How does tsunami form and why is it so destructive?

Tsunami’s are some of the most destructive natural disasters on the planet. They strike often without warning and with incredibly deadly force. Unlike a tornado, if you are in an area affected by the tsunami, you are likely going to die if you do not get to safety. If ever there is a watch put into place for a tsunami, or one is headed to your home, get out of there immediately. Follow the instructions given to you by local news or disaster experts and you will likely be alright. Do nothing, and the consequences will likely be dire.

What is a tsunami? Why is it so destructive? A tsunami is a giant, astronomically big wave of water that can reach heights averaging about 10 meters (30 feet) high on land. The highest tsunami ever recorded was a terrifying 1720 feet. Tsunami’s are often not noticeable on the open ocean, maybe reaching heights of about three or four feet above the ocean’s surface. But when they approach land, they grow larger and larger. They gather more momentum and water behind them, building up power. Tsunami’s rarely take the shape of a great wave. More often, they look like a literal wall of water approaching the shoreline at a very quick pace.

Tsunamis cause widespread destruction and death when they strike. They can reach up to 60 miles in width. The wavelength of tsunamis is thankfully much higher than normal waves, reaching up to about an hour in between each one. The waves easily vary in strength as well. The first wave to hit may not necessarily be the strongest or the largest wave.

Part of the reason for their absurdly high level of damage is the fact that tsunamis, on the open, deep ocean, can reach speeds of up to 500 miles per hour. They slow down some as they approach land, but even in the midst of city streets the water travels over 30 miles per hour. Imagine getting hit by a car going that fast. It might kill you, but you have a decent chance of surviving. Now multiply the weight of that car by a few million, remove the ability to breath, and add in random, possibly deadly, debris all around you. Oh, also, you have no control over where you go because the car is taking you with it. That is a tsunami. That is why it is so dangerous.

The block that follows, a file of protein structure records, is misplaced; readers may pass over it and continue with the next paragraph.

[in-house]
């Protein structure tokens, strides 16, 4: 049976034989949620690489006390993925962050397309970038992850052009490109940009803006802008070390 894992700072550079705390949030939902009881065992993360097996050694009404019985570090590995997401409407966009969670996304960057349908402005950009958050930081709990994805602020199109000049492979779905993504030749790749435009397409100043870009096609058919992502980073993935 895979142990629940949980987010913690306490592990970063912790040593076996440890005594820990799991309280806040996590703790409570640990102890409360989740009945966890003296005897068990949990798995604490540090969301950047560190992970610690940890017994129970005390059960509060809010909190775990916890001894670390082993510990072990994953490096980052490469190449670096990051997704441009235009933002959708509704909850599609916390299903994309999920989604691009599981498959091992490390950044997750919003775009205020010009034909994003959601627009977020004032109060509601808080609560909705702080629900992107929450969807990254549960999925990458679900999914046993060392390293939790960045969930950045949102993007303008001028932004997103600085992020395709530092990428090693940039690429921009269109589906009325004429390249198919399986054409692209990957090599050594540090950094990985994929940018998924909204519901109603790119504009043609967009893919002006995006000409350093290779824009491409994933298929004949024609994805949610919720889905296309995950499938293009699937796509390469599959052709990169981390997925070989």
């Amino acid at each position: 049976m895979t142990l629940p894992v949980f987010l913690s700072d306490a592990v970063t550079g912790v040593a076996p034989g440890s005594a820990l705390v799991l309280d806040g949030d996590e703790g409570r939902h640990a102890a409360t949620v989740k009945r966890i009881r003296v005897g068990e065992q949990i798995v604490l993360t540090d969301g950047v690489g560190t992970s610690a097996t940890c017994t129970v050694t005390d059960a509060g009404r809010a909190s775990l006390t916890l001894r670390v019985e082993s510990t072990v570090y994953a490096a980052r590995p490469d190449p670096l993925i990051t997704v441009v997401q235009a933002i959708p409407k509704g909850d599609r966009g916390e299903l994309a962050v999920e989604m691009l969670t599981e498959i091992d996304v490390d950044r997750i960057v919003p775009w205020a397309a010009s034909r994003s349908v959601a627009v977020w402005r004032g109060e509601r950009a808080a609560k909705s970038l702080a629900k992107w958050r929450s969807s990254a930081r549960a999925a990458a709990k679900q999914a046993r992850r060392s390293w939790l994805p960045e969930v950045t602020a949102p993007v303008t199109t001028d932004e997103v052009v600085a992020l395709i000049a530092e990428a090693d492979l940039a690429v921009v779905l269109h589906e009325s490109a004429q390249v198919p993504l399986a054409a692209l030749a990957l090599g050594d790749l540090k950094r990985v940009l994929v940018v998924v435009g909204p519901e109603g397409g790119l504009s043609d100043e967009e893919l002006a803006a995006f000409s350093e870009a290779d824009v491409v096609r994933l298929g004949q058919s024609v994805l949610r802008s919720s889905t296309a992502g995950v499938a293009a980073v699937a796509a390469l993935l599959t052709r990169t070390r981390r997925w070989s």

Even when the water settles down it is still not safe. There might be more waves coming, and if you do not have access to the news or any form of communication, it is nearly impossible to gauge whether it is safe to move. Often, it is impossible to move after a tsunami due to intense flooding and widespread infrastructural damage. Another reason it might not be safe is the fact that marine life is likely present in the water. Sharks have been recorded swimming along city streets in the aftermath of a tsunami, a terrifying sight to be sure.

Now you know what a tsunami is. But why does it form? What causes these monstrosities? There are several different ways a tsunami is generated. Other natural disasters like earthquakes, landslides, volcanic eruptions, or bigger meteor strikes are the chief causes of tsunamis. An earthquake causes a tsunami because the earth quite literally moves up and down. If the earthquake happens near a big body of water, the water will move as well. The tsunami occurs because the water is trying to find a state of equilibrium once again. Gravity will force the displaced water to flatten, pulling it down to the earth’s surface once more. The water has no choice but to move to a place where it can level off – land. As the earth stabilizes, the water will gradually recede as the ocean reaches equilibrium once again.

Natural disasters are a very real part of our world. It is best to be educated on what to do in the instance of crises.